• The period between 2006 and 2015 saw a rapid rise in the government indebtedness of Puerto Rican government authorities. The total bond indebtedness amounts to over $70 billion face value of debt, which was about 70 percent of the island’s GDP. The island owes an additional $50 billion in unfunded pension obligations to its state employees and retirees. Much of this increase in indebtedness appears to have been used to accommodate unresolved budget deficits that were run during that period of sustained economic contraction. Complicating the matter, the debt is issued by a panoply of different government-sponsored entities, and they often appear to represent different claims on the revenue streams that the Commonwealth and its authorities can pledge.
  • Puerto Rican issuers were downgraded from investment grade status in 2014, and that downgrade represented an important signal – though not the first signal – to the market about the economic issues on the island. With that signal of increased risk, mutual funds and other investors who had held Puerto Rican debt sold much of their holdings to investors who were more comfortable with the island’s higher level of perceived credit risk – for example hedge funds. In March of 2015, then-governor Alejandro Garcia Padilla announced that the island’s debt was unpayable. Resolution has been delayed in part by disagreements between Puerto Rican government officials and holders of the Island’s debt about the borrowers’ capacity to repay debt. While some argued that the island was capable of paying its obligations to capital markets, others countered that some restructuring of the island's debt was necessary. With the passage of time, the crisis continued to deepen.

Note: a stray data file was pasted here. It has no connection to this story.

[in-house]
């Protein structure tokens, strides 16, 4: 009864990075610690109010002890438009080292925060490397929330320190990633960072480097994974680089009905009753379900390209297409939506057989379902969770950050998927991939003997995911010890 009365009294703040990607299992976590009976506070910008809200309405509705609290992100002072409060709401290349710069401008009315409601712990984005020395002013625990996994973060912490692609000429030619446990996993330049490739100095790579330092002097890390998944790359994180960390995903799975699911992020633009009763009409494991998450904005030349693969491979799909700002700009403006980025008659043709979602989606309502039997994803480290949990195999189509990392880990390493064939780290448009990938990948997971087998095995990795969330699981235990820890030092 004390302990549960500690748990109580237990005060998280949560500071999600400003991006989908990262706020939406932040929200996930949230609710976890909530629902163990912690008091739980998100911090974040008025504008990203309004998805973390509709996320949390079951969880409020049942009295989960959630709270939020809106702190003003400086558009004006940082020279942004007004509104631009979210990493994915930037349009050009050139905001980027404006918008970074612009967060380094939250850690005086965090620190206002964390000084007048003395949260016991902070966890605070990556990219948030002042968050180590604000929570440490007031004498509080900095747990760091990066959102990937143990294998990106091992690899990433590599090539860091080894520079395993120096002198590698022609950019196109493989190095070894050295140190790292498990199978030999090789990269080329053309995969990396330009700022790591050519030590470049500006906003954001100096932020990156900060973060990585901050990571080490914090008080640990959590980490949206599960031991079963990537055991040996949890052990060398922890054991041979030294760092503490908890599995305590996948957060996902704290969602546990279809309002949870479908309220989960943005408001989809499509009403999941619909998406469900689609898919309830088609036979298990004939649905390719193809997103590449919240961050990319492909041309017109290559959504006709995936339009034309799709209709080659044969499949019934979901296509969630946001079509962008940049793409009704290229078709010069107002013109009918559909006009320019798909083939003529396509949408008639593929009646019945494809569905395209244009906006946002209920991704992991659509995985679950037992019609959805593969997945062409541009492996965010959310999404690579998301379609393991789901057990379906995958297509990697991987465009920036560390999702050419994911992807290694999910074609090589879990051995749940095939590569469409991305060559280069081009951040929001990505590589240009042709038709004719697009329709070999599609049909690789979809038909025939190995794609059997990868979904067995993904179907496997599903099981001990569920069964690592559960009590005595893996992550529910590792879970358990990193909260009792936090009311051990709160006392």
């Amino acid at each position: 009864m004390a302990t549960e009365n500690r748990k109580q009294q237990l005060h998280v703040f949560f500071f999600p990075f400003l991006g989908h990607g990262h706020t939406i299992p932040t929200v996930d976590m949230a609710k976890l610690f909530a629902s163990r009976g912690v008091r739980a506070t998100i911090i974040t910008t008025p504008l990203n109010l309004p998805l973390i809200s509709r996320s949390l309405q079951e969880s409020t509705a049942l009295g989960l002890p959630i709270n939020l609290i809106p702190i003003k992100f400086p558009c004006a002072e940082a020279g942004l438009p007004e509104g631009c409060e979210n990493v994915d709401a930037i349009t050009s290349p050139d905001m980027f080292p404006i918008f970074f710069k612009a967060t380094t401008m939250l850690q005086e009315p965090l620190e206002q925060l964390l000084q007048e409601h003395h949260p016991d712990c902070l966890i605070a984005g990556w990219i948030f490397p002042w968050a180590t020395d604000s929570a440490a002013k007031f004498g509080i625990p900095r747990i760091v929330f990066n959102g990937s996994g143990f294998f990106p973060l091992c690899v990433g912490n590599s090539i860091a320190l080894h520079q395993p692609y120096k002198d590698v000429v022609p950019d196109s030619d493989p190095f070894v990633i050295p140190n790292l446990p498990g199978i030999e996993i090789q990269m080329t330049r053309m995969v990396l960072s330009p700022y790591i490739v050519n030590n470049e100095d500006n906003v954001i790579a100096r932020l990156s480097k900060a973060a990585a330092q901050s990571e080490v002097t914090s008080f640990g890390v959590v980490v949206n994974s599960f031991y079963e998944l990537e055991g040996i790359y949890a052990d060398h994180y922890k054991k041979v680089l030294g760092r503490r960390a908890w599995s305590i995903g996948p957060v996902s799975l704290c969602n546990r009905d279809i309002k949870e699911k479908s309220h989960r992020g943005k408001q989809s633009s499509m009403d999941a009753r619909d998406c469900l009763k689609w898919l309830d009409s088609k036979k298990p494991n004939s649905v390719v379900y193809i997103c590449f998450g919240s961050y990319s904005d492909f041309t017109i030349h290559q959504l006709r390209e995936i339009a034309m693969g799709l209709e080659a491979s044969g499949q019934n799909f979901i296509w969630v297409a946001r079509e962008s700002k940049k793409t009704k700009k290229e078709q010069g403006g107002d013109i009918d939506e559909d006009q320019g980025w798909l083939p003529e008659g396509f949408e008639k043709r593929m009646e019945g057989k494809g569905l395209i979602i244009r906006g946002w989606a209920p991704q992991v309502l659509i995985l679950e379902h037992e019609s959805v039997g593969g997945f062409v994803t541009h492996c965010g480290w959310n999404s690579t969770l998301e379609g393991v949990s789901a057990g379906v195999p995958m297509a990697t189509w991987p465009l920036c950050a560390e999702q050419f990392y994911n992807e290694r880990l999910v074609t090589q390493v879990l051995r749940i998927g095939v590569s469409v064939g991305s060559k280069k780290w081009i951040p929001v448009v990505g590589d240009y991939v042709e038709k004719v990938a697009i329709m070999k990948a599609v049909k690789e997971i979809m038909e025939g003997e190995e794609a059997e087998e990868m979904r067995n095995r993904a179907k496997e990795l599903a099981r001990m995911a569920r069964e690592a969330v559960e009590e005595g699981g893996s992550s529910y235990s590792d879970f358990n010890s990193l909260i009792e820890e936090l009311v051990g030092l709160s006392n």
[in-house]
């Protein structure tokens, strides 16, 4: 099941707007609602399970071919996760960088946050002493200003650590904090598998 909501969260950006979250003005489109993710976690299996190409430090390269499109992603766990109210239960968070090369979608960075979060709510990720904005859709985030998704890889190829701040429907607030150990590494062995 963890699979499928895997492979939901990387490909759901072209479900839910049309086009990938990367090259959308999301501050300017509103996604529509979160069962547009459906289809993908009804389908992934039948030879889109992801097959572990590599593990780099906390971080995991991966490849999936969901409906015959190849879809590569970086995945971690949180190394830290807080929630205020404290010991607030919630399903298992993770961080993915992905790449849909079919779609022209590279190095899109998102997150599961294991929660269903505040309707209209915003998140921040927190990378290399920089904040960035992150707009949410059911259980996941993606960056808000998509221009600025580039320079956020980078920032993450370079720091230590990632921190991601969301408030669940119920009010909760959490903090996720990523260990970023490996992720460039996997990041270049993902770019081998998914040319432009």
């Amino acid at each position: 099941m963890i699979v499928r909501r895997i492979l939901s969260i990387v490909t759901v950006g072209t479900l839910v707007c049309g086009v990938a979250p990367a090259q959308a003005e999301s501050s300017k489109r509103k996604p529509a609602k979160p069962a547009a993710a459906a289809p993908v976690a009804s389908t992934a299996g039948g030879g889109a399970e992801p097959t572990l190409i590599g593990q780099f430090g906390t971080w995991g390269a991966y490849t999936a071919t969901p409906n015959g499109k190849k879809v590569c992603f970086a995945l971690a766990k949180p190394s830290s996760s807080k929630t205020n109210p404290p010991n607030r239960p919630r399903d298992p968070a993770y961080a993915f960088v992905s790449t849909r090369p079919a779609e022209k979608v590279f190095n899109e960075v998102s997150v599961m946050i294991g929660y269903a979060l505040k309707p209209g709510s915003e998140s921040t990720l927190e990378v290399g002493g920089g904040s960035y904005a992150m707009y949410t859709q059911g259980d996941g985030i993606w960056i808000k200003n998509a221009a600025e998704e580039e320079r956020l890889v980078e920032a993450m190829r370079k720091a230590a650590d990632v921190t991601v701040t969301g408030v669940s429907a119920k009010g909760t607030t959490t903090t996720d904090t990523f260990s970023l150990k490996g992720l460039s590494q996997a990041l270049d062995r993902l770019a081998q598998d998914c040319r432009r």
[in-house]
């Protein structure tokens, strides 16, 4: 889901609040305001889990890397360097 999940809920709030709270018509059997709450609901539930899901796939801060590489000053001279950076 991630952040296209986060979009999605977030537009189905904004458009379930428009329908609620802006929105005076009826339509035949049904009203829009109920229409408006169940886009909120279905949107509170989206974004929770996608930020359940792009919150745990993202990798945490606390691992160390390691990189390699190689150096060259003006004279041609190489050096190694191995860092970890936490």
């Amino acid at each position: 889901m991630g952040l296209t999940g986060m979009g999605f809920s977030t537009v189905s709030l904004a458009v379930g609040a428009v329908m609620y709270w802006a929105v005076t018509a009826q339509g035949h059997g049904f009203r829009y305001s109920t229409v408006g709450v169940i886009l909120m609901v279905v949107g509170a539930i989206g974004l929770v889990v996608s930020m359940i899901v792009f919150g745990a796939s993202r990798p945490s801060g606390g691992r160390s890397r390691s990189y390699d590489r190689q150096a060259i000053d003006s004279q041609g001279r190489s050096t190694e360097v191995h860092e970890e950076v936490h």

• In approximately simultaneous moves, Puerto Rico defaulted on its general obligation debt in June of 2016 and President Obama signed the “Puerto Rico Oversight, Management, and Economic Stability Act” (PROMESA) law, which created an oversight board with the authority to oversee the island’s budget and facilitate restructuring talks. The law also created a bankruptcy-like “Title III” mechanism. The oversight board placed a moratorium on debt collection by the island’s creditors until May 1, 2017, and on May 3 the island entered the debt restructuring process.  Chief Justice John Roberts has assigned the case to U.S. District Judge Laura Taylor Swain, and the first hearing in that case is scheduled to occur on May 17.

What this Means:

It is difficult to forecast the outcome of this process. It will pit the interests of different classes of bondholders against each other and against the interests of the island’s taxpayers and residents. The need to keep schools, water systems, and electricity services functioning will, in all likelihood, turn out to be impossible to square with full repayment for the owners of different bonds issued by the island and its agencies. As Matt Fabian, a widely respected municipal analyst, said recently: “There just isn’t enough money. Nobody has any idea what is going to happen.”


Debt and Deficits / Puerto Rico